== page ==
by GRACE HIRDES
We all know the struggle of picking out produce. Is it not ripe enough, will it be rotten in a few days, or is it just perfect so that it melts in your mouth? For most of us, selecting fruit is hit and miss. That’s why we’ve put together a few tips to help you pick the perfect produce.
Avocados are different from most produce because they mature before picking but still are not ready to eat. They must be softened off the tree. To determine when the fruit is soft enough to eat, hold the fruit in the palm of the hand and gently squeeze with all fingers. If the flesh gives with slight pressure, it is ready to enjoy. Do not press fruit with your thumb. This results in discoloration and bruised spots.
With some of the thicker-skinned or hard-shelled types, softness may not be easily determined. Remove the button at the stem and insert a toothpick into the opening. If the meat is soft, the fruit is ready to eat.
A ripe star fruit will be firm to the touch, have a bright yellow color, and may have slightly browned edges. Occasional patches of green are okay, but if a star fruit is mostly green in color, it means it’s not ripe.
Unlike Avocados, lychees do not continue to ripen once picked. Most lychee varieties are ripe when the skin turns pink or red. So when you go to choose yours, choose the fruit that is firm and springy, with lush red or pink skin. This is a good sign that you’ll have a great-tasting lychee.
Interestingly, passion fruit isn’t harvested from the vine but is actually ready to eat when it falls off the plant. You will know it is time to harvest when fruits are plump, have a slight give, and are fully colored. In the yellow forms, the color is deeply golden, and the purple fruits will be nearly black. Slightly wrinkled fruits are super ripe and will have a sweeter taste than the smooth-skinned passion fruit. The ripest fruits will simply drop off the vine, so keep the area under your plant clear to facilitate finding the fruit. Fruits that are still on the vine and have changed from green to purple or yellow are also ripe and may be picked straight from the tree. Green passion fruit won’t ripen fully off the vine but ripe fruits will develop a deeper, sweeter flavor if left uneaten for several days.
You can spot a good watermelon when the underside or belly of the fruit turns from a greenish white to buttery yellow or cream. This color change is especially pronounced on the dark green-skinned varieties. In addition, the fruit tends to lose its slick appearance on top and becomes dull when ripe. For most people, thumping or tapping the melon is generally not a good indicator of ripeness. Rapping an immature melon with your knuckles produces a metallic ring. A ripe melon gives off a hollow or dull ring. While experienced home gardeners may be able to determine the maturity of watermelons using the thump test, most individuals will have difficulty differentiating between the sounds.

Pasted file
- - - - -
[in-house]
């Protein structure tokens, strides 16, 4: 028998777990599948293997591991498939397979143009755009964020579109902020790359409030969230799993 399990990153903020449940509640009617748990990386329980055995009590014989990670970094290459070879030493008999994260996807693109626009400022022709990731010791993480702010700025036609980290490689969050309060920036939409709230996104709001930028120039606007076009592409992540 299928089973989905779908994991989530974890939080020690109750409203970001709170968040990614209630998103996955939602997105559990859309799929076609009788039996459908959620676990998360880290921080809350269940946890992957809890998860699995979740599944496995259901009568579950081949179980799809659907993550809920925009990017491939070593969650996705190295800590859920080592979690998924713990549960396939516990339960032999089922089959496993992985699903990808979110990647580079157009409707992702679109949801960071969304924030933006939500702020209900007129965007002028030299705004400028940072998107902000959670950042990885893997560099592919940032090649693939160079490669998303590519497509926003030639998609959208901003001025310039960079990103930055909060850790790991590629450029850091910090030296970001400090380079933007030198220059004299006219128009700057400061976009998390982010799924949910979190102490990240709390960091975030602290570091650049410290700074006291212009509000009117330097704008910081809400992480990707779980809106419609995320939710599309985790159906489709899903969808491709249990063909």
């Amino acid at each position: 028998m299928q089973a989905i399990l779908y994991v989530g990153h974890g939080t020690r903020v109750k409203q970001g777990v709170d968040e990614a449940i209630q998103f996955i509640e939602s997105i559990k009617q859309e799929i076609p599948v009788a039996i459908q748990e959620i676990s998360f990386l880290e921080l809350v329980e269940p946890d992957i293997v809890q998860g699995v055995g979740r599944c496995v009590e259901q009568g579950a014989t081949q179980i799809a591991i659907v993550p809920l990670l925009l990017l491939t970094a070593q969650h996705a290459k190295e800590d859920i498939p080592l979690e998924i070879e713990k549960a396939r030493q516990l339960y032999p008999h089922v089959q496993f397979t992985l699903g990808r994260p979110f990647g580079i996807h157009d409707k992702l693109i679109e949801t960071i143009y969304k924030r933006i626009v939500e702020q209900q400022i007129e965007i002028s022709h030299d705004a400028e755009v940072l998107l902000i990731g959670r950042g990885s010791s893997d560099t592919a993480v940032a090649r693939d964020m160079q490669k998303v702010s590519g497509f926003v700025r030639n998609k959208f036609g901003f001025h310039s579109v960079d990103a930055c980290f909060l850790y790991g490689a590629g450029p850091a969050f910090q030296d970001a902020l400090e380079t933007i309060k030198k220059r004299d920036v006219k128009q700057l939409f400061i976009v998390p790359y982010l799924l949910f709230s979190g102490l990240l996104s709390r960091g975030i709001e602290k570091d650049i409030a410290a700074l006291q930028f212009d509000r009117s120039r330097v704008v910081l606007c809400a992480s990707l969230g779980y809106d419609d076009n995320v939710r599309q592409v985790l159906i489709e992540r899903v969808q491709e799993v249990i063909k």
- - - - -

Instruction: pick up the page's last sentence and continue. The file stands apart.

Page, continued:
First, check how the tomato looks on the outside. The best tomatoes are completely free of blemishes and bruises and should be a deep, bright red. Any tomato that looks dull or pale is going to be lackluster. Steer clear of any discolorations even a small black spot can mean hidden rot on the inside. Artificially ripened tomatoes are bland, so for the best grocery store tomatoes, look for the phrase “vine-ripened” or find a farmer’s market where you can buy from local growers. Second, test how the tomato feels. A good tomato is firm enough to resist pressure, but not so hard that it doesn’t react to your touch. Tomatoes that are no longer fresh will feel unnaturally soft all over and are days away from turning into piles of goo. Juicier tomatoes are denser, while unripe tomatoes feel a little too light. Finally, test the tomato for its scent. Smell the tomato up by the stem; it should have a strong, sweet, earthy odor. The more fragrant a tomato is, the more flavorful it will be.
Peppers are unique because you can harvest them at any point after they hit the maturity stage. For instance, you can pick a Czech Black pepper during the purple/black stage or when it turns ruby red, and it will still be delicious! Pick the peppers when they are the size and color you want, and make sure they are firm.
Larger zucchini tend to be watery and flavorless, with pulpy insides and large seeds. Stay away! Smaller is better, so try to find one no larger than a regular-sized flashlight. Zucchini can be green, yellow, or white, but always look for a vibrant, rich color. Also, Look for zucchini that still have a good chunk of the stem attached as those ones will last longer.
When choosing cucumbers, look for a medium green or dark green color, no matter the size. The color should be even all over, not splotchy or mottled. Second, feel the cucumber to make sure it is firm and doesn’t feel spongy. It should not bend in any way and should be firm throughout. You want to look for cucumbers that have rounded ends. Lastly, look for smaller cucumbers. The smaller cucumbers contain fewer seeds and the seeds are generally very tiny. For eating in salads or alone, you definitely want as few seeds as possible. Tip: Smaller cucumbers are also crisper.
Now that you have an idea of what to look for when choosing your produce, visit your local farmer’s market this weekend and see what goodies you can find.